August 3, 2007: In one sense, it seems kind of odd that finding a project management tool is a project in itself.
But, the KoMarketing team has faced a challenge many small businesses would love to have: how to deal with too much business.
Quite simply, we’ve been busy…getting new clients from referrals and word of mouth.
Not too busy though to write a three-part blog post on how we selected a project-management tool. This is the first part…
We’ll post the next two in the coming weeks (I hope the anticipation does not keep you from actually working…).
I am not the first person at an SEO firm to begin this quest. In fact, I found a number of postings on this:
- Highrankings.com has a forum with some good postings, but there’s not a clear winner of an application.
- SEO Roundtable has a nice article with a directory of available applications.
- Thund3rbox has a post, from a Web developer, not an SEO person. There are some extremely valid criticisms of Basecamp (which I will talk about in my next post).
So one of my tasks has been to find a project-management (PM) tool that would help us keep track of some two-dozen projects we are working on now. Finding the right software (or Web-based application in our case) was a bigger challenge than I expected to it to be.
What I discovered is that we faced a Goldilox problem: we’re too small to make a lot of project-management software feasible, because of the high costs that some companies charge for setup. But the tools that were in our price range didn’t offer all of the features we need. What we needed was something that was not too small, but not too big (err, expensive…okay maybe this analogy isn’t working…lol) Here is what I wanted most:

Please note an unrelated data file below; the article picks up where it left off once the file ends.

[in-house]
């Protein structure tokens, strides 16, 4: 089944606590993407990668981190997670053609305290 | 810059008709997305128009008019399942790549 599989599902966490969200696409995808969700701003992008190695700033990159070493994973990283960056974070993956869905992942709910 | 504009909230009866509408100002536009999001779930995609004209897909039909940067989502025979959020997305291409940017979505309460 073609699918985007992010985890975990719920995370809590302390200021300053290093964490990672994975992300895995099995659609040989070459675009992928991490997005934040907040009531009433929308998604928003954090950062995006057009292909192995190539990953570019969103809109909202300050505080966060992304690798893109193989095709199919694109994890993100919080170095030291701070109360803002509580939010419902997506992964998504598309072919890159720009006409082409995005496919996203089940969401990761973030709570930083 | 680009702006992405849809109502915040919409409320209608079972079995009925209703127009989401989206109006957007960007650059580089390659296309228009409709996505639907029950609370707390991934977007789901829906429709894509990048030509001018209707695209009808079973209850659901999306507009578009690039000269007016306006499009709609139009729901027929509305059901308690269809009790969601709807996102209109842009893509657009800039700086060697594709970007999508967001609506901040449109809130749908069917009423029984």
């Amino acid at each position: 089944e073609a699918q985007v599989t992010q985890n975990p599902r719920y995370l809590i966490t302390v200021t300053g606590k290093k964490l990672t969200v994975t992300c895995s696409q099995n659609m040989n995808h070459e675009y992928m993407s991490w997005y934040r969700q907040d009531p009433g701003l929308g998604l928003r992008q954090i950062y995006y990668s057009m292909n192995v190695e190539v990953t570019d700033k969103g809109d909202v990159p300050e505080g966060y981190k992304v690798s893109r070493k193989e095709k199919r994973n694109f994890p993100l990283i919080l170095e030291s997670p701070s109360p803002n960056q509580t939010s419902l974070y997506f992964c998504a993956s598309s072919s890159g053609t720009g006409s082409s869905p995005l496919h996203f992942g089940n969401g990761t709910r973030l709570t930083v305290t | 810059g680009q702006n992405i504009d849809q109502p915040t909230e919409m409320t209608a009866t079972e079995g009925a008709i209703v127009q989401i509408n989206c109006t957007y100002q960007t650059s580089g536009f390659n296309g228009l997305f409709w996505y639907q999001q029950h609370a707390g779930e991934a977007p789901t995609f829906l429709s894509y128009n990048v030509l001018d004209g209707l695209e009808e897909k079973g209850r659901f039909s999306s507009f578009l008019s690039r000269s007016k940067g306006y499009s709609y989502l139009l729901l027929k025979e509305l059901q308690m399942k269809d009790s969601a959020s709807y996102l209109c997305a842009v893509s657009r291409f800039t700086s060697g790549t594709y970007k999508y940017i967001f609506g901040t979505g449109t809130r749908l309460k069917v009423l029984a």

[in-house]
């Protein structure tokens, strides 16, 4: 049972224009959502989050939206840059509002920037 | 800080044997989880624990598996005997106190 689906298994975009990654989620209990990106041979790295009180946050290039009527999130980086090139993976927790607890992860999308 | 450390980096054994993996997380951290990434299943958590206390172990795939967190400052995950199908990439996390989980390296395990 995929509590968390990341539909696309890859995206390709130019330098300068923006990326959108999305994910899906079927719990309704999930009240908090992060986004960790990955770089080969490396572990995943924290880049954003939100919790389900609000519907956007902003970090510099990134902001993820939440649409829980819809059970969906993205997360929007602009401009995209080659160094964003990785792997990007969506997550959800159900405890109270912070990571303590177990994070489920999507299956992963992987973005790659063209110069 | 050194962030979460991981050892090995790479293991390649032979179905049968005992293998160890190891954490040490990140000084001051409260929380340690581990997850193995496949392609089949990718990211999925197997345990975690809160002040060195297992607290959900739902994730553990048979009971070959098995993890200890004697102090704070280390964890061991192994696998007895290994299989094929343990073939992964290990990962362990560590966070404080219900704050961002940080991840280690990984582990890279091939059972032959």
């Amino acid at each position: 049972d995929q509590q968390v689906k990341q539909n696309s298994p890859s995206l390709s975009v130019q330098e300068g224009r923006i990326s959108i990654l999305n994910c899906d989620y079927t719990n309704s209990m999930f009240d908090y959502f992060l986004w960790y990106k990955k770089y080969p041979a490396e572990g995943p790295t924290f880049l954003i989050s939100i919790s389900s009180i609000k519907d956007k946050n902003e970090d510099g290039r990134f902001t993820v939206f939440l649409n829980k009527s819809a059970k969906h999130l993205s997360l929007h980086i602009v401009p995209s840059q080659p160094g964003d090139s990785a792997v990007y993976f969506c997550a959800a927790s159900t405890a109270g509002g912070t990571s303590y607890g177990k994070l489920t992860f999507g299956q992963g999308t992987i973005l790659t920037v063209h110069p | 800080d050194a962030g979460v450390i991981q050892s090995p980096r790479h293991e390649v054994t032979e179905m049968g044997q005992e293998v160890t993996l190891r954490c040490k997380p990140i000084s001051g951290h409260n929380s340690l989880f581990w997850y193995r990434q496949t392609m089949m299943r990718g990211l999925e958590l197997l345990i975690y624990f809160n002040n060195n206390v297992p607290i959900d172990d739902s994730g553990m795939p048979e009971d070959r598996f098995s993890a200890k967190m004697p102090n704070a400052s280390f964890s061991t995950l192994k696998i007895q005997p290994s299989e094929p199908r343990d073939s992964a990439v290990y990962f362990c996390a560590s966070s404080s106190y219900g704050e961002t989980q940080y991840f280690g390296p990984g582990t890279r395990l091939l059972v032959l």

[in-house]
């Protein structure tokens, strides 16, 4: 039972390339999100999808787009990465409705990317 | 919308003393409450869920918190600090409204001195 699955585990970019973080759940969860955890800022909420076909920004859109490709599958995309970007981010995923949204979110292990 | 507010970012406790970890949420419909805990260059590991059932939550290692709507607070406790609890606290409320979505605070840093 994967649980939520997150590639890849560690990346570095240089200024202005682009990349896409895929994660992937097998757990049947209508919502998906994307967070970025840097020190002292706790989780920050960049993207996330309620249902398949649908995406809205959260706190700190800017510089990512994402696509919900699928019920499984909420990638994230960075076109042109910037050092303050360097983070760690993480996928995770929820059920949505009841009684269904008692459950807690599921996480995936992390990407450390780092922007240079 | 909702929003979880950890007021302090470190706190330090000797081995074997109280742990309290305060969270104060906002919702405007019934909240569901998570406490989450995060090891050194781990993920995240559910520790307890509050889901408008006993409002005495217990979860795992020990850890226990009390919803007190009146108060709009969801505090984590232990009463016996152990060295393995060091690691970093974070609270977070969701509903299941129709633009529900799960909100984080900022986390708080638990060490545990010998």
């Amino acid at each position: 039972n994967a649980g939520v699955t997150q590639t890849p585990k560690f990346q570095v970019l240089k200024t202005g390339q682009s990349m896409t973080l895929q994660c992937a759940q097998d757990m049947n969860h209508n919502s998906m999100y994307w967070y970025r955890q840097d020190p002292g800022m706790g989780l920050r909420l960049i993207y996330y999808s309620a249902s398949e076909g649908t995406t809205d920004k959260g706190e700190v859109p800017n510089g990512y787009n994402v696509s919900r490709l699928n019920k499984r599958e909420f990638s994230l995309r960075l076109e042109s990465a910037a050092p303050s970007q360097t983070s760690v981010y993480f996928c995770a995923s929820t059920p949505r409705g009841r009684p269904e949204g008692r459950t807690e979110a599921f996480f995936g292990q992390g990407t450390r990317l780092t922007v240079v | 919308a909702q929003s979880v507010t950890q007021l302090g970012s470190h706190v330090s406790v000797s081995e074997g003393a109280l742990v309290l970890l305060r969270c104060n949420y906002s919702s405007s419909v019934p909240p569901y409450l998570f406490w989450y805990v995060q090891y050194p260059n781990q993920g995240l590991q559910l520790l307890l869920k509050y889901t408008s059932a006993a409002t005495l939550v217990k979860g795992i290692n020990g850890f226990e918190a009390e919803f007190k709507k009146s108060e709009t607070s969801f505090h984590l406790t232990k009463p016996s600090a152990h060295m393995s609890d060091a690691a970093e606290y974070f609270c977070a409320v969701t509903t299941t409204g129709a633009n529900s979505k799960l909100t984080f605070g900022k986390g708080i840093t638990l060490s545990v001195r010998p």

- Templates: The ability to reuse project structures for new projects. We offer highly customized services—which I feel is one of the reasons a company chooses a small firm like ours. But, there’s no sense in reinventing the wheel every time we get a new client. There are certain steps that need to be done on most every project.
- Recurring Tasks: A lot of our work focuses on creating weekly or monthly reports and on having periodic client meetings (in person or on the phone). The PM tool we ended up using does not offer this feature, but there is an acceptable workaround, which I’ll talk about later in this post.
- Dependent Tasks: Much of our work is contingent upon previous aspects of the project being completed. (For example, when we start working with a new PPC client, we have to set up an AdWords account before we can start creating ad variations). I was surprised at the number of PM tools that did not offer this feature.
- Outlook Integration: We already use Outlook (and that’s NOT an endorsement—I am not at all a fan of Microsoft or this product—but like most businesses, we find it to be a solution that doesn’t cause too many problems). I felt like it would slow people down too much if they had to learn a new system and look in another place for tasks and appointments.
- Robust Reporting: The company is growing so quickly, we didn’t have the time or resources to get a good sense of how much time we were putting into each project (but our suspicion was that we were not charging enough to cover the amount of time we spent on each project).
My next post will examine the project-management tools I evaluated and the pitfalls that process caused. I’d also like to know what other SEO folks look for in project-management tools… Please post your feedback and let me know.